- Be aware of the health institution’s policies in the event that a patient becomes difficult or makes health professionals or other patients feel unsafe.8 You may also wish to review your region’s infection prevention and control precautions;
- Remember to prioritize a safe health–care environment and the well-being of the patients, both individually and collectively.9
CNPS beneficiaries can contact CNPS at 1-800-267-3390 with specific questions related to their practice to speak with a member of CNPS legal counsel. All calls are confidential.
- Please note this list is not exhaustive, and may vary depending on the bylaws or regulations in the city, county, region or jurisdiction in which you reside.
- Transport Canada, COVID-19: Guidance Material for Air Operators Managing Air Travellers for Flights Departing from an Aerodrome in Canada, January 2021.
- CPSO, Covid-19 FAQs for Physicians, January 2021.
- CNPS, Nurse Practitioner Series: Are you aware of the implications of completing a patient form? 2018.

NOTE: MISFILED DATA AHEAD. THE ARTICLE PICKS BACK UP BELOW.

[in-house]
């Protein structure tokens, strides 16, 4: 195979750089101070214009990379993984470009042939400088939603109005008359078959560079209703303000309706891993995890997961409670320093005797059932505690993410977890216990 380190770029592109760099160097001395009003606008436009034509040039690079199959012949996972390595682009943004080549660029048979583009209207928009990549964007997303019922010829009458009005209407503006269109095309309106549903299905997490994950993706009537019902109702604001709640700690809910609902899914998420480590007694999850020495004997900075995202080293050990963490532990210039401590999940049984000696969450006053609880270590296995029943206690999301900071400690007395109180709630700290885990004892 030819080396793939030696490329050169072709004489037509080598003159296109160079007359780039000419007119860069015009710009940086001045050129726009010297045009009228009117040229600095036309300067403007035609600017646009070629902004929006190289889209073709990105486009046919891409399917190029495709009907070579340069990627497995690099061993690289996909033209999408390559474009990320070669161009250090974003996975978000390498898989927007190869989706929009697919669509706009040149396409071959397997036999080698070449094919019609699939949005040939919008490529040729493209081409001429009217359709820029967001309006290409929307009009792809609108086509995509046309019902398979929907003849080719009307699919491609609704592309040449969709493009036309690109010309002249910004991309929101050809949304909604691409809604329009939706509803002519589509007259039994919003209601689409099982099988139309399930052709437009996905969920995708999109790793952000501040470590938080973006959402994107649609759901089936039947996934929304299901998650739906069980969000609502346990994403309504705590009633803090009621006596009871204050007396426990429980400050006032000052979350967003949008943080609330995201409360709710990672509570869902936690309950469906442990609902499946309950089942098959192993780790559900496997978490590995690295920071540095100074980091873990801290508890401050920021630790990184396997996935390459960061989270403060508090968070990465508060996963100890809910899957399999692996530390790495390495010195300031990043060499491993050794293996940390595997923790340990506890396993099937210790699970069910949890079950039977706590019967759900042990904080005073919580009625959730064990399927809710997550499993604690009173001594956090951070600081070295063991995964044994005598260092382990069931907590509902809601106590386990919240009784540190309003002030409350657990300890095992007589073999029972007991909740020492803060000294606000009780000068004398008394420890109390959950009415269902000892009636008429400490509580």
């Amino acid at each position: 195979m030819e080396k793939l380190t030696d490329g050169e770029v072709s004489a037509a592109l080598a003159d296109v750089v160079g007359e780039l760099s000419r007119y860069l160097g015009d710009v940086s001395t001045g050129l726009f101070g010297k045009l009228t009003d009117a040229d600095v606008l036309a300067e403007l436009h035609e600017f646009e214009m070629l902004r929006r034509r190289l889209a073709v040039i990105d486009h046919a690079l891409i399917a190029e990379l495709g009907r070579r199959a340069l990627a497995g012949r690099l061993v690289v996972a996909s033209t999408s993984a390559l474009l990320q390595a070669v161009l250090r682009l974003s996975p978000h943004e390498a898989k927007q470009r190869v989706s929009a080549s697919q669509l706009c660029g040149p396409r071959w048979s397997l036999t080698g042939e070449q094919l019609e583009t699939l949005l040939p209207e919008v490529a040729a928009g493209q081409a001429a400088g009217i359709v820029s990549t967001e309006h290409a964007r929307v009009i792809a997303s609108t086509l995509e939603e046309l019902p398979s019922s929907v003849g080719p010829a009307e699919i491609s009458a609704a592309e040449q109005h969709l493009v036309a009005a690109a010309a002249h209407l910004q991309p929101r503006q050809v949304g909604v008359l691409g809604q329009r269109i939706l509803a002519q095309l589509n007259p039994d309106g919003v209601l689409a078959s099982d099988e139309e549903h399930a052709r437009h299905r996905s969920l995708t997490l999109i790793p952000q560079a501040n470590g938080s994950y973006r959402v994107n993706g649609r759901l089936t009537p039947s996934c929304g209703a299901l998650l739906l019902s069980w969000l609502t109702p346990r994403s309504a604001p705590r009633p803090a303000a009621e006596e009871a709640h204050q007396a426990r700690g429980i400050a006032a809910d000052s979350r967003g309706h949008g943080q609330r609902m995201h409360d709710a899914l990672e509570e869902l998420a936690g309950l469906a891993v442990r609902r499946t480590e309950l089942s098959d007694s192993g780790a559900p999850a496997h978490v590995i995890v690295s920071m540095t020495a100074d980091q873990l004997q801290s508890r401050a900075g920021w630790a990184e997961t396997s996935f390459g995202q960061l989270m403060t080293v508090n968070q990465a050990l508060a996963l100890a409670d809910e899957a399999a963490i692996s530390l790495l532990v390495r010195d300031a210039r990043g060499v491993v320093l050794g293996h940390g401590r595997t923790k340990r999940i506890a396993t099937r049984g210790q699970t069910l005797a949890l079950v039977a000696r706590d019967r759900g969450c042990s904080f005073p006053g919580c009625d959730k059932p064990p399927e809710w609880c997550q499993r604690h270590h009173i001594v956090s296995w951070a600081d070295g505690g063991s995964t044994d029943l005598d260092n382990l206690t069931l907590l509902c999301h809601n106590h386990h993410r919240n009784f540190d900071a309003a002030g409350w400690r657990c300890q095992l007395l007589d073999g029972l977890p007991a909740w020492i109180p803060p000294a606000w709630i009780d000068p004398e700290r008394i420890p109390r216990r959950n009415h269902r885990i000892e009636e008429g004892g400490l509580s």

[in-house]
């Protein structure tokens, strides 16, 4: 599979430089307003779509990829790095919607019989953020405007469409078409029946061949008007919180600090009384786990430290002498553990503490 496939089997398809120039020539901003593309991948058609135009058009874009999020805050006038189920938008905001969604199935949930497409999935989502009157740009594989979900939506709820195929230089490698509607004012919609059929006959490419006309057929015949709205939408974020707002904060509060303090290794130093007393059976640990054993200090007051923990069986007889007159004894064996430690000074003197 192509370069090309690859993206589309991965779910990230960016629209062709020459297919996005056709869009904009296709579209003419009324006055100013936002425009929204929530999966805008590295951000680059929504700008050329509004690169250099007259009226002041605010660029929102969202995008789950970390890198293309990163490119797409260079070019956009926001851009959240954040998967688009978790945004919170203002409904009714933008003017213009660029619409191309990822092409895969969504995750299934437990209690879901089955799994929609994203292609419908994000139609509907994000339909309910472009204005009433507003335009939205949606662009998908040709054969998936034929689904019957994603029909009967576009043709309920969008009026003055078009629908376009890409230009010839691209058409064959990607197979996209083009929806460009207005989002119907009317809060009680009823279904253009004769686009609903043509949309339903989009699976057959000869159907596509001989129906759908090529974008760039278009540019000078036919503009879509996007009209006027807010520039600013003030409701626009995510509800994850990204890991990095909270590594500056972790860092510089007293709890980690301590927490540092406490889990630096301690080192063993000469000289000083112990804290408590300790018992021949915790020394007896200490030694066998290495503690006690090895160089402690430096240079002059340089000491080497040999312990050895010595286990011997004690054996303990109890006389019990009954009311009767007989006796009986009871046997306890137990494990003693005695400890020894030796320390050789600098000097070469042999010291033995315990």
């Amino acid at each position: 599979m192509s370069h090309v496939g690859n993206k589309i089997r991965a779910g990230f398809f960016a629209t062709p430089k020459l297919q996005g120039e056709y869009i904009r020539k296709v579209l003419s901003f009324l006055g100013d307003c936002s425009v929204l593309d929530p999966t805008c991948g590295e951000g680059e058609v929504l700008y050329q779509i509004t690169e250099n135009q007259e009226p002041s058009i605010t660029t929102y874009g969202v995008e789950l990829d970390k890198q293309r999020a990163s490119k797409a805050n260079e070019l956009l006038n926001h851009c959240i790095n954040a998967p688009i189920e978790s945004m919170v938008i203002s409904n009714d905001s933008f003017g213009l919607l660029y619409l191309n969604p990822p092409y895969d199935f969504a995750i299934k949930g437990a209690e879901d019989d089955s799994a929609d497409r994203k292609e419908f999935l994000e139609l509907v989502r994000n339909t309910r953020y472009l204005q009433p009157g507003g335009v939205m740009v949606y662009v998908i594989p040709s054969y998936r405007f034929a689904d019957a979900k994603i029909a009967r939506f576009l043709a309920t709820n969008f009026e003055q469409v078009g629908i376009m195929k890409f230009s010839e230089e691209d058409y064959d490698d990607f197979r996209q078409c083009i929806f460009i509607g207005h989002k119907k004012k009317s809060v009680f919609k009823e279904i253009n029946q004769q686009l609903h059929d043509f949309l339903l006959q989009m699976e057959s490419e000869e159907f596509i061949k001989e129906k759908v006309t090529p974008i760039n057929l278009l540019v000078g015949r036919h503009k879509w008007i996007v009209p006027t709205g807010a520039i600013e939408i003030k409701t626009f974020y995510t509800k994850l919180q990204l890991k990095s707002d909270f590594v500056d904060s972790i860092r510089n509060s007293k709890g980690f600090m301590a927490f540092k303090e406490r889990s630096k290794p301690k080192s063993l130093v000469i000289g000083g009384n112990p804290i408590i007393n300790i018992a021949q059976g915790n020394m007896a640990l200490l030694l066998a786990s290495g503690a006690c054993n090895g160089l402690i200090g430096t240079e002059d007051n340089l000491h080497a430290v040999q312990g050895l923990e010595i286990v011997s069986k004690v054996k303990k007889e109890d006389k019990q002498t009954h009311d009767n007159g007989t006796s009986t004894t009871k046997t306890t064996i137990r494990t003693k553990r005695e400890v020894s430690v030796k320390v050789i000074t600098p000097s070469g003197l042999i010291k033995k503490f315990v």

- For more recommendations, see CPSO’s guidelines, or CMQ’s: http://www.cmq.org/nouvelle/fr/position-du-college-concernant-l-obligation-de-porter-le-masque-dans-les-milieux-de-soins-et-sur-les-exemptions-demandees.aspx
Revised May 2021.
In light of the fast-paced and constantly evolving nature of this pandemic and the continual flow of new information, it is important for nurses to consult reliable sources, such as their local government websites, their local public health departments, and their nursing regulatory bodies, frequently to ensure that they are practicing with the most updated information. As such, the information in this article is only current up to the date of publication.
THIS PUBLICATION IS FOR INFORMATION PURPOSES ONLY. NOTHING IN THIS PUBLICATION SHOULD BE CONSTRUED AS LEGAL ADVICE FROM ANY LAWYER, CONTRIBUTOR OR THE CNPS. READERS SHOULD CONSULT LEGAL COUNSEL FOR SPECIFIC ADVICE